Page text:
In Numbers 20, Moses asked for permission from the king of Edom to pass through his territory. “Now we are here at Kadesh, a town on the edge of your territory. Please let us pass through your country. We will not go through any field or vineyard, or drink water from any well. We will travel along the King’s Highway and not turn to the right or to the left until we have passed through your territory.” The Edomite king rejected Moses’ request, so the Israelites had to bypass the area.
In Numbers 21, Israel requested passage through the land of the Amorites. “Let us pass through your country. We will not turn aside into any field or vineyard, or drink water from any well. We will travel along the King’s Highway until we have passed through your territory.” The Amorites refused and in a battle, Israel conquered the Amorite territory.
In the Bible, the road Israel wanted to traverse is written literally as “Derech HaMelech,” the “Way of the King,” but it is commonly translated as the King’s Highway. The path that the Bible says Israel traveled was along an important trade route. This trade route connected Egypt to Aramean Damascus and on to Mesopotamia. The route crossed the Sinai, and then headed into Transjordan, passing through the kingdoms of Edom, Moab, Ammon, and the Aramean states.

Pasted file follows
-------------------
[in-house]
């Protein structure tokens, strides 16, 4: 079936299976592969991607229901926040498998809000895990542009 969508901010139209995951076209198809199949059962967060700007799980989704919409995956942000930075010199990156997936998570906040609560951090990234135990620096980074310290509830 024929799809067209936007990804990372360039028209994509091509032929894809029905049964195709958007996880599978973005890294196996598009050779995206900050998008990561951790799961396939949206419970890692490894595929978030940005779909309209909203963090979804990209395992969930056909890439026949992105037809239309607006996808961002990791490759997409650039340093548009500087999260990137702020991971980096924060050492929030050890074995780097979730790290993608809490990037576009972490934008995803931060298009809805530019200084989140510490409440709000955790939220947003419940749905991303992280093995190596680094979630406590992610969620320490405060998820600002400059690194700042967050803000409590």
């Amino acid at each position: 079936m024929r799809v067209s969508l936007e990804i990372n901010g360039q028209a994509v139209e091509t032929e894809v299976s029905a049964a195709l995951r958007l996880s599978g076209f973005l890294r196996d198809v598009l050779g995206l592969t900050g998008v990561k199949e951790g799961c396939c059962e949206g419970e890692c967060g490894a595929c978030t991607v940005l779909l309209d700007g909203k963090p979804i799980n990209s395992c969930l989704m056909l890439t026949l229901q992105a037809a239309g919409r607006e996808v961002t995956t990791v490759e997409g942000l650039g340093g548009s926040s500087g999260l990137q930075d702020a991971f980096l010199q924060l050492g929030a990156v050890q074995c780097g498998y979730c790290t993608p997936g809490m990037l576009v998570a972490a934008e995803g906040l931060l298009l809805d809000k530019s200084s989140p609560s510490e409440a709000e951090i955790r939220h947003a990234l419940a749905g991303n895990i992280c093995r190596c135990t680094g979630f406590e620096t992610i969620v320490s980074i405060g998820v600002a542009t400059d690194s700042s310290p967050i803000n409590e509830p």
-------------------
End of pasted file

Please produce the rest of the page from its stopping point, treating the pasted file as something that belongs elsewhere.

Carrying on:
The exact route of the King’s Highway mentioned in the Bible is not known. Ancient roads were often unpaved, so it can be difficult to determine the exact path. Assumptions can be made based on proximity to existing cities and towns, access to water, and level ground as to where a road might have passed. Satellite images can be used to find ancient paths. Other ancient roads such as the Roman via nova Traiana may have been built over a pre-existing portion of the ancient road.
Regardless of its exact location, it was an important route for trade. The settlers in the central hill country of Canaan, encompassing the Samarian and Judean hills, would have taken advantage of trade along this route. These settlers engaged in trade and were part of the larger regional economy.
However, one exception to this is pottery. The Iron Age Israelites exhibit a lack of imported pottery. Iron Age I, from roughly 1200-1000 BCE is a period of diminished trade in the ancient Near East, but trade increases in Iron Age II, from 1000-587 BCE. During this period, the absence of non-Israelite pottery in the hill country becomes even more pronounced. This may be a cultural marker, either related to an ethic of simplicity, an aversion to imagery or a function of purity law. There is no way to know this, but the absence makes it notable. Trade occurred, but for Israel, the pottery kept on riding on the King’s Highway.
The image above is from near Petra, along the route of the King’s Highway.